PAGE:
SD: Standard deviation; *Parameters at the time of admission to the NICU.

As for the body temperature results at the time of admission to the NICU, we obtained an axillary temperature average of (34.98ºC±1.12). The hypothermia rate at the time of admission was considerably important, about 93.33% of newborns arrived at the NICU with temperatures below normal parameters, of which 37 had moderate hypothermia, 04 with mild hypothermia. Only 03 arrived normothermic and 01 with hyperthermia.

The data also shows a gradual reduction in the hypothermia rate as the hospital stay is prolonged, and then the hypothermia rate after 06 hours of hospitalization drops to 73.33% and, subsequently, to 57.78% with 12 hours of hospitalization, being the average temperature equal to 36.04ºC considered mild hypothermia.

We should underline that the LBWNB obtained a better thermoregulation response during the 12 hours of hospitalization when compared to the groups of very low weight and extremely low weight (Table 3).

Of the NICU accommodations, 05 newborns remained in a heated crib with radiant heat, 03 of them being of low weight, 01 of very low weight and 01 of extremely low weight.

As there is no reception room, the newborns are directly accommodated inside the NICU in a heated and humidified incubator according to the degree of maturity and needs of NB or in radiant heat cribs - RHC. In addition, polyurethane bags, cotton caps and cotton blankets wrapped with film paper made by the nursing team are used. We should underline that the NICU does not have thermometers to regulate the temperature fluctuation that is maintained by means of air conditioning according to the needs of the professionals.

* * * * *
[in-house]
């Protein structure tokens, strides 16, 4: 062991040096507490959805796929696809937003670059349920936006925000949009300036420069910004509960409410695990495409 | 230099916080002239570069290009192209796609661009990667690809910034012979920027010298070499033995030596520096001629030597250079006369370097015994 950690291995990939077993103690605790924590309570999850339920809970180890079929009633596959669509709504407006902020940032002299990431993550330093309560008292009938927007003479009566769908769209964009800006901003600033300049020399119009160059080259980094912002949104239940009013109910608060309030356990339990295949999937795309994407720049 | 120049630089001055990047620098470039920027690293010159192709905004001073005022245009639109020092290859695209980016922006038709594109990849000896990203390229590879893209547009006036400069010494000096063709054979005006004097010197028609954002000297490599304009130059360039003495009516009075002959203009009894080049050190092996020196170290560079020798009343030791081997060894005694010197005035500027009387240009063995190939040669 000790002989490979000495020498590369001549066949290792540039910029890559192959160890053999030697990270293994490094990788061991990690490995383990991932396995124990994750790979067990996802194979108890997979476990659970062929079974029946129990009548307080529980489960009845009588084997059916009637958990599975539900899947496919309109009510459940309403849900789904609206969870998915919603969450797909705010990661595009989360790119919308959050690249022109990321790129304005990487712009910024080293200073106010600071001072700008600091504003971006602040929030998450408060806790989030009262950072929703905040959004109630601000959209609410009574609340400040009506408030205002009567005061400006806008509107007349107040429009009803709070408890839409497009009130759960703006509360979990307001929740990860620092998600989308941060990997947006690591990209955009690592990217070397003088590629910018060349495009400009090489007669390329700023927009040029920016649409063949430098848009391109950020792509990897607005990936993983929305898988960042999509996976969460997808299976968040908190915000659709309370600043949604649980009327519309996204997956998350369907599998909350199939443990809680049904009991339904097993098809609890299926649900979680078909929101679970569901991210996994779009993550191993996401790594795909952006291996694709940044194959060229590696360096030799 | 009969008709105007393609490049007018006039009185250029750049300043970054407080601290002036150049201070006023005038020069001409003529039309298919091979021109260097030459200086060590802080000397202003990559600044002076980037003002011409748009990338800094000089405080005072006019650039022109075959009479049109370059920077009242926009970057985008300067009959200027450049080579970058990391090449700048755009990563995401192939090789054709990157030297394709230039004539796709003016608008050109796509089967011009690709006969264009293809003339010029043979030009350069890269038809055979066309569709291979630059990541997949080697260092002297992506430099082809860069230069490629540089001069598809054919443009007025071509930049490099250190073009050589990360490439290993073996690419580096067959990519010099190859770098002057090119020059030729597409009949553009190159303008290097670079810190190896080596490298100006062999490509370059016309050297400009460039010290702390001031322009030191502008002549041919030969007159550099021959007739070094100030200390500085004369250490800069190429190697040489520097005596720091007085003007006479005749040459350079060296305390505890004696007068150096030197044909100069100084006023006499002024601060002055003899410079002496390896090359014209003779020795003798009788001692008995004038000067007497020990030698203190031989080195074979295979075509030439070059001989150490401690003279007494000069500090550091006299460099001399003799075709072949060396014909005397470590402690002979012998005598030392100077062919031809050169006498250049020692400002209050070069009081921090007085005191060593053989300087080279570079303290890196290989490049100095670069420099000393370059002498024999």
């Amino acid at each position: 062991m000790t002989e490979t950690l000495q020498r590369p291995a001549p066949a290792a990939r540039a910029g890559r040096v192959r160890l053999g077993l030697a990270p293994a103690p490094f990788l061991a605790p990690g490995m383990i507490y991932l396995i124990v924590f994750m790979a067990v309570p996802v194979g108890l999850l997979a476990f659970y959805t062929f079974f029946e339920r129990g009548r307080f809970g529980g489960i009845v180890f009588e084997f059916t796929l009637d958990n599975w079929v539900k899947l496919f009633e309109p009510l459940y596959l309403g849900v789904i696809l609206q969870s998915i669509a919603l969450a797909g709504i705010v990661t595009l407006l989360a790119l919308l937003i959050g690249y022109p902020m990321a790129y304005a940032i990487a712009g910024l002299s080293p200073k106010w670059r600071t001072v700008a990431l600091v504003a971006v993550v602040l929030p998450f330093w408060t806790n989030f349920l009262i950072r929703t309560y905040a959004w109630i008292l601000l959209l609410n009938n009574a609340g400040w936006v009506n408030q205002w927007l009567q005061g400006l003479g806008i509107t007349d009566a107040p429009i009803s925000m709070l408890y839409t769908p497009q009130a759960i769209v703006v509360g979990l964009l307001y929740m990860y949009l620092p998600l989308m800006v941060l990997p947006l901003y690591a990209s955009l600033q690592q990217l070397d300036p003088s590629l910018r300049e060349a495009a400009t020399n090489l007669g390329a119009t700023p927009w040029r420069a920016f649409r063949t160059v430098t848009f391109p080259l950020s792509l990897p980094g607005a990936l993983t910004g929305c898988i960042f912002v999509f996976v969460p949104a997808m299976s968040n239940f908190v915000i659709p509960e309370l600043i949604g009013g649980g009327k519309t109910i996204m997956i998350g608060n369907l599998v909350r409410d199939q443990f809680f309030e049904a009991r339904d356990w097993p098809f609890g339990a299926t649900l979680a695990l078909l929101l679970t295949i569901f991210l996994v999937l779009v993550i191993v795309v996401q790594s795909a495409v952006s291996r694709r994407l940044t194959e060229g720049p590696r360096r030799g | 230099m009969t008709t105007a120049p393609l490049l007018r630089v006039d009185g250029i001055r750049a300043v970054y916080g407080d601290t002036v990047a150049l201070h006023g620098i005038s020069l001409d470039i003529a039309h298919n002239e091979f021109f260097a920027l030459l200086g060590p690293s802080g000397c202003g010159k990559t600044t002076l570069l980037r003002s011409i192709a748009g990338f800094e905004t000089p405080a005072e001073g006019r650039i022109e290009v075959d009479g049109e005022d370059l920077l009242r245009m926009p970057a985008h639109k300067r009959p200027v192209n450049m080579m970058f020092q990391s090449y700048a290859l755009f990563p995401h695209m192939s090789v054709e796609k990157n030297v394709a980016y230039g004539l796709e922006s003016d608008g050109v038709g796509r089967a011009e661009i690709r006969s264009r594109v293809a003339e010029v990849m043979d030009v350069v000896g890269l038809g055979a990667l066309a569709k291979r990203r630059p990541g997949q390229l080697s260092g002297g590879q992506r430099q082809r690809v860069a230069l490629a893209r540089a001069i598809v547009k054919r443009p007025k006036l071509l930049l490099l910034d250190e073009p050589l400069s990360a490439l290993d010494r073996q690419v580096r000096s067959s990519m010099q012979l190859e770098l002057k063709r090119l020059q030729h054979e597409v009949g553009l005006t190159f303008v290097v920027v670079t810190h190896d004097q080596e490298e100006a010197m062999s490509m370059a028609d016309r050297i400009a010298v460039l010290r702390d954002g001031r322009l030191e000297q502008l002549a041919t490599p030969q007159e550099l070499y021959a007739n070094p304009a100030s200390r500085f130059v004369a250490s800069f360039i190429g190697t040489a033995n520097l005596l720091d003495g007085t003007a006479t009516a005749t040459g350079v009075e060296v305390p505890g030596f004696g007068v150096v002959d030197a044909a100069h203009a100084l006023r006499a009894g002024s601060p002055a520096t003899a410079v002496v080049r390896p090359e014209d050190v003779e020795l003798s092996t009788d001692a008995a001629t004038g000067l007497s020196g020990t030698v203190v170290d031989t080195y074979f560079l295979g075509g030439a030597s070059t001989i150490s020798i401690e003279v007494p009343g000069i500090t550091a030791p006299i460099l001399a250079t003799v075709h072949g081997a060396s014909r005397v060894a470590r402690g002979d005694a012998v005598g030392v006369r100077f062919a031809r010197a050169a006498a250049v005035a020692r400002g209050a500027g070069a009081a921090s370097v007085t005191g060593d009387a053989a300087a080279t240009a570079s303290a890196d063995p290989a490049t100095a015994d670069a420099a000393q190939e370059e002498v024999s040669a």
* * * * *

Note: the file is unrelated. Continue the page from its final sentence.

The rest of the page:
Despite the existence of minimal handling protocols, due to the severity of this population, the need for invasive procedures that are essential to life, but that interfere with the maintenance of temperature, is frequent, because with the opening of the incubator, there is circulation of air currents that entail heat loss.

Table 3:  Characterization of the profile of body temperature with the categories of birth weight and heart rate. Natal, Rio Grande do Norte, Brazil, 2017. 

*Chi-square; LBWNB: low birth weight newborns; VLBWNB: very low birth weight newborns; ELBWNB: extremely low birth weight newborns; T1: axillary temperature in the first hour of admission; T2: axillary temperature with six hours of hospitalization; T3: axillary temperature with twelve hours of hospitalization.